- Published: January 26, 2022
- Updated: January 26, 2022
- Language: English
- Downloads: 36
Though the plague played a large role in the demise of the small town of Eyam in the 17th century in Geraldine Brooks??™ novel ??? Year Of Wonders??™, the ignorance and misinterpretation of events of the townspeople assisted in their own downfall, especially relating to religion, witchcraft and tradition.
Anys and Mem Gowdie were the towns??™ herbalists and midwives. Born into a time where belief in demons and the ??? wrath of God??™ was rife amongst the villages, the success and skill of the Gowdies was often questioned to be the work of witches, as no human could possibly possess such skills. It was this wariness of the Gowdies that led to their demise. Because education was uncommon, the Gowdies were one step ahead of everyone else, and the unfamiliarity of this caused the villagers to treat the Gowdies with distaste and eventually publically execute Anys Gowdie, injuring Mem Gowdie in the process, which was enough to kill her. This ignorance of the Gowdies practices and willingness to believe in the improbable quickly led the villagers to their own demise, as with only the small knowledge of medicines from Elinor and Anna, the villagers were not able to survive the plague as well as they could have if the Gowdies help was still available.
This fear and ignorance also lead the villagers to be tricked out of their money by Aphra, who dressed as the ghost of Anys Gowdie and claimed she had medicinals that could ail their wounds. With money running low, the desperation of these villagers was evident in their ability to go against what their faith dictated and take a risk in the ??? mysterious ghost??™, so when this leap of faith turned out to be a fallacy, all hope was lost for many of the townspeople, which only aided the plagues spreading, as many gave up on their fight for life. The entire villages ignorance of medicinal practices was one of the biggest and hardest threats to overcome, and may have assisted in the devastating effect of the plague on the village Eyam. Religion has a fierce hold over the ignorant townsfolk of Eyam. Many in the town were of the opinion that the bubonic plague was God??™s way of punishing them, and that even if a cure was available, they should not succumb to the temptation of taking it, as it would be seen as taking a ??? pact with the devil??™ to dabble in medicinals. This was shown in the flagellants John Gordon and Anna??™s stepmother Aphra. Flagellants believed that humans were innately sinful and needed to be punished, thus the self-whipping that Anna saw from John Gordon, ?????¦ he stopped, every five paces or so, straightened, and raised the scourge to strike himself???.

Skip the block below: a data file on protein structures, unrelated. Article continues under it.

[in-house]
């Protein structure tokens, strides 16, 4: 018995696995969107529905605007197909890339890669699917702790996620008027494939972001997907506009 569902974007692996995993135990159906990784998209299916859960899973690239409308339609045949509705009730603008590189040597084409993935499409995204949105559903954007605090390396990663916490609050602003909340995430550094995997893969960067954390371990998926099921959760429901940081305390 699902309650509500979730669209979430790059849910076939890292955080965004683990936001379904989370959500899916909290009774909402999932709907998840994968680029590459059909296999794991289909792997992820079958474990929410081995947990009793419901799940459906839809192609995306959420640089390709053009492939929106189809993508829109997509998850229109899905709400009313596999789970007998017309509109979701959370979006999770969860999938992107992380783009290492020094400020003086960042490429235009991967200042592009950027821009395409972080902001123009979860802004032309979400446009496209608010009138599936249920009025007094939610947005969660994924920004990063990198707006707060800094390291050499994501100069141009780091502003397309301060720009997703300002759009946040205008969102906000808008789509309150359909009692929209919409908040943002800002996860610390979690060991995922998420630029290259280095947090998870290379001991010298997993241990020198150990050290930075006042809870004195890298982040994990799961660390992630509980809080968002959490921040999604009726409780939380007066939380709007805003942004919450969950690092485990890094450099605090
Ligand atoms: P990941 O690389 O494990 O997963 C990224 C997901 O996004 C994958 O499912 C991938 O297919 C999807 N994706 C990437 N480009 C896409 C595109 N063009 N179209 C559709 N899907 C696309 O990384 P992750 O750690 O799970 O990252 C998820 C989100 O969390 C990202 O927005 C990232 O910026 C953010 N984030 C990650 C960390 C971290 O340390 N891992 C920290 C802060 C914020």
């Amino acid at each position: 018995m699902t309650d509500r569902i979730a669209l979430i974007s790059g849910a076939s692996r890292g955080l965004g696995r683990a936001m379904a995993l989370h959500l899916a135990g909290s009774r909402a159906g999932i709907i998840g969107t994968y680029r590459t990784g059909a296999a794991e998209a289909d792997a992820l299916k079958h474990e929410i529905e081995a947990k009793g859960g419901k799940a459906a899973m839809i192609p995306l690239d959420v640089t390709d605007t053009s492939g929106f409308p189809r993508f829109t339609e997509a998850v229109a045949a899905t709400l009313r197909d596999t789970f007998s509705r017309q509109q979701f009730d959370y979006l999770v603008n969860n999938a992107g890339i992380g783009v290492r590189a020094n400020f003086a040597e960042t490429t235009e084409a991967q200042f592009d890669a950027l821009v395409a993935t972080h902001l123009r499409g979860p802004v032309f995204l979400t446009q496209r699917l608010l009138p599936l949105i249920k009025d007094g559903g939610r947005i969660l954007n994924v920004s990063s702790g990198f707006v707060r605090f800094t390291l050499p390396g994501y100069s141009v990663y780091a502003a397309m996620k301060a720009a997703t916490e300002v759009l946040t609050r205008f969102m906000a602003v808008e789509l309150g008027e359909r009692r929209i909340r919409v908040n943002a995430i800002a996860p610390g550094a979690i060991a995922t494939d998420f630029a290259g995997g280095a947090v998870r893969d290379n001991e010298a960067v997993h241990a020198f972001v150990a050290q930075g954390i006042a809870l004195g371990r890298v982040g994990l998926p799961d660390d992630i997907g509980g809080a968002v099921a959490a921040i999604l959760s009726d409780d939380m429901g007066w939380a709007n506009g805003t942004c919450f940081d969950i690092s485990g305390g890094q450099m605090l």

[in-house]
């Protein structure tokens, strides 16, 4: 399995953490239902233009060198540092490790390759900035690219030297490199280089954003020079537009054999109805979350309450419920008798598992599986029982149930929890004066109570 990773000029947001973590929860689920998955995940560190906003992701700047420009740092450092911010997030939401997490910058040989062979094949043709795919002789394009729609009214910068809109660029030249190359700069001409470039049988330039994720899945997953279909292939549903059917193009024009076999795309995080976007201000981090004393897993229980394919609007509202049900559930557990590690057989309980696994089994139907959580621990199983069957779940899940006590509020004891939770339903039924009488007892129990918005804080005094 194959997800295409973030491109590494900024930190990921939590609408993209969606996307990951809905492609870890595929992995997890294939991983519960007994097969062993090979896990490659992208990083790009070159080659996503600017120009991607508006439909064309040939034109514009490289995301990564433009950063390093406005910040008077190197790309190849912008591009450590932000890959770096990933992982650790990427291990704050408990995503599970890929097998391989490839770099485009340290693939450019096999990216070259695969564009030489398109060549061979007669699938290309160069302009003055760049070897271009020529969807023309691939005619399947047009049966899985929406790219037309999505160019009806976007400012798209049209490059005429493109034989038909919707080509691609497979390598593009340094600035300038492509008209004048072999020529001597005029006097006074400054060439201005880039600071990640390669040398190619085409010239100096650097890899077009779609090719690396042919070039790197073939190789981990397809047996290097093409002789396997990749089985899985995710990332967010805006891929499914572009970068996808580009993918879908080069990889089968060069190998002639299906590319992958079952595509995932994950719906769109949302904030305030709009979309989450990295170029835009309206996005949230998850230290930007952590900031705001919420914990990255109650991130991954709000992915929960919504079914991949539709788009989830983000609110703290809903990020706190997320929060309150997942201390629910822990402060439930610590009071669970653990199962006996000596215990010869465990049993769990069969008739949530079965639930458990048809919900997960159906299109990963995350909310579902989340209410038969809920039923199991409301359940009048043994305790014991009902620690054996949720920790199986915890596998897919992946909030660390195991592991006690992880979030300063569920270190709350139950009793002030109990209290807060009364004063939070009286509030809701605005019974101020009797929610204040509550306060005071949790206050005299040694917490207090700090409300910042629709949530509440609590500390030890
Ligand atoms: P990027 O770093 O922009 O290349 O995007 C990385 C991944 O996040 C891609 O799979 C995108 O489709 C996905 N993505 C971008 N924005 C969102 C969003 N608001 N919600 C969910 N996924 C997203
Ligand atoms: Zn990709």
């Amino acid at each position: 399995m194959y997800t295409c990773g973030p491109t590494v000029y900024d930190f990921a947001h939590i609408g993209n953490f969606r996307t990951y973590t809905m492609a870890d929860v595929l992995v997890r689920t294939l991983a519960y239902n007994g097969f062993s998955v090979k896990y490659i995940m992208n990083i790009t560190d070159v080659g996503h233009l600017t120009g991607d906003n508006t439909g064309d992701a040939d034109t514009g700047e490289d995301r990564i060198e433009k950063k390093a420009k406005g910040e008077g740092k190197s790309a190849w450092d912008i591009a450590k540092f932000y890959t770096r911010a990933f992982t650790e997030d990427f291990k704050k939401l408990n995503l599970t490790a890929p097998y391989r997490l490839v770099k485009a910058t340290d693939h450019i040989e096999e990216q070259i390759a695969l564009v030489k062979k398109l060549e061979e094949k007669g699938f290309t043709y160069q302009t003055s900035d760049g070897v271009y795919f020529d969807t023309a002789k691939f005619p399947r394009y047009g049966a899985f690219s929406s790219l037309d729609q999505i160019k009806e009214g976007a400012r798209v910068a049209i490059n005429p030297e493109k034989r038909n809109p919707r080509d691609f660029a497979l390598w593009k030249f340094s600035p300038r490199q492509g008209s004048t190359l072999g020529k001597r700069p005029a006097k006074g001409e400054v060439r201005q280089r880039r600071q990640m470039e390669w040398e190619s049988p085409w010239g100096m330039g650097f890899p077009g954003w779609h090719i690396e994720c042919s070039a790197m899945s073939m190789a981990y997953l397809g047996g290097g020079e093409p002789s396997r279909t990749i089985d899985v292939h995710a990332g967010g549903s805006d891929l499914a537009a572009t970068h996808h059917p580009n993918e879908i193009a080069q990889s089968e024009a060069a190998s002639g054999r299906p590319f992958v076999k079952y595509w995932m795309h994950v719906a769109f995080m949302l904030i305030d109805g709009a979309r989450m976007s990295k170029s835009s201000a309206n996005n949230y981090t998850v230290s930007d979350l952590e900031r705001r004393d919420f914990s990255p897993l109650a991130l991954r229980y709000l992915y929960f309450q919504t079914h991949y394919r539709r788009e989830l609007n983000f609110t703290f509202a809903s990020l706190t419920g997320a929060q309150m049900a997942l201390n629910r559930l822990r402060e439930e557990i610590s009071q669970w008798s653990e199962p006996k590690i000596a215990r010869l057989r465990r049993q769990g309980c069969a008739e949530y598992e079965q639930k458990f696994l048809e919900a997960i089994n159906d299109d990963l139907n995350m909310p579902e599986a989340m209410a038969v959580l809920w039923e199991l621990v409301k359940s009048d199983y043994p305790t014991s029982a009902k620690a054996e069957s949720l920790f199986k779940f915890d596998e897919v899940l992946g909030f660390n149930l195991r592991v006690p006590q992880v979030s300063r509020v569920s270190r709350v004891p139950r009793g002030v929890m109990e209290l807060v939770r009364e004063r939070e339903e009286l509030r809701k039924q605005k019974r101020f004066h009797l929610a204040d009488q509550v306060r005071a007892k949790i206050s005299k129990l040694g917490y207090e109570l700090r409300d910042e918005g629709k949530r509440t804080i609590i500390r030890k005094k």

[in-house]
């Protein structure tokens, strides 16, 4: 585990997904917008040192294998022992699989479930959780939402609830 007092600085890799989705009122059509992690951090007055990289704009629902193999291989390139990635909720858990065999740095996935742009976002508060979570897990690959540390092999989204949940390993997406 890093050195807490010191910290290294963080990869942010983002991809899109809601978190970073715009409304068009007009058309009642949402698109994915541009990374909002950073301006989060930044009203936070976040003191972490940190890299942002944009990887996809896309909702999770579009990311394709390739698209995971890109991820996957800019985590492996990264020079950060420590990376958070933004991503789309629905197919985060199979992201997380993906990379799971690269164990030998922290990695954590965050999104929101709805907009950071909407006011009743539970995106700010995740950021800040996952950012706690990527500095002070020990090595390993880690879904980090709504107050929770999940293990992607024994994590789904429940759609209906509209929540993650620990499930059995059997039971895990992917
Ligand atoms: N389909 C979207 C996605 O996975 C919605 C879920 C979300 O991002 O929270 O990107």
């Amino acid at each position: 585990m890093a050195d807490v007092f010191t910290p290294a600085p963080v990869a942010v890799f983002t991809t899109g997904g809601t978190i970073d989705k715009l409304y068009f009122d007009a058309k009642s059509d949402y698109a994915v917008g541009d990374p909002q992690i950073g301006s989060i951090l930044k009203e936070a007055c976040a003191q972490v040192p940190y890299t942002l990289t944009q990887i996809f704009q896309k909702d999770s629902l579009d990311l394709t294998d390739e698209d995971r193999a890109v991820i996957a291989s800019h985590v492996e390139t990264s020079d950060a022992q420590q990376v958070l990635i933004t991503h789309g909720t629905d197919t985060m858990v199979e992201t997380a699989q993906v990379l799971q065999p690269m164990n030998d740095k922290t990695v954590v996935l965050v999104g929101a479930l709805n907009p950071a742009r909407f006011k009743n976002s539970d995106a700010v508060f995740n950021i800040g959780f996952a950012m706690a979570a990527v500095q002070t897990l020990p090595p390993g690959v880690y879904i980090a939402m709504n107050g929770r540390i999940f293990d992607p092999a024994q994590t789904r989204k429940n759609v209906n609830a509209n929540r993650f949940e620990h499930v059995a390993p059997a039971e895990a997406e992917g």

This shows the extent of the towns fear of the ??? wrath of God??™. They believe that by grievous self-punishment, they can ally God??™s wrath and hope that, if they??™ve suffered enough, God will allow them to survive. The power of God was also shown in the variety of religions that were followed. The only religion was Christianity, but there were side branches that affected Eyam in the forms of Protestants, puritans and flagellants. Each of these believed the same things, although puritans believed that they should wear drab clothes, so as not to stand out. But each had a fear of God, and His divine wrath, that forced them to attend church each week and pray daily in the hope that He will see them as good. Tradition plays a large role in Eyam.
Being mainly a mining town, it has many traditions that are passed down through the generations. These traditions are mainly in regard to women. Women have always been treated as a ??? lower class??™ to men. They are meant to stay at home and take care of the children and the house, while the husbands went out to make a living, and this is evident in the lives of the people of Eyam. This aversion to females and their influence on society affected Eyams survival in many ways. While Mary Hadfield??™s child was suffering, Mem Gowdies help was offered, but because she was a women, her help was considered second to a male physician, who only ended up spurring along the plagues effects, and the boy was dead by morning. An ignorance of women and education also led to only women being accused of witchcraft, such as the Gowdies.
Their skill was considered unnatural, and because of their gender they were accused as witches, and executed. As a result, this ignorance and arrogance in regard to women and tradition may have helped in the demise of Eyam. It was not only the plague that assisted in the demise of Eyam, but also the entire towns ignorance and fear of the unknown.
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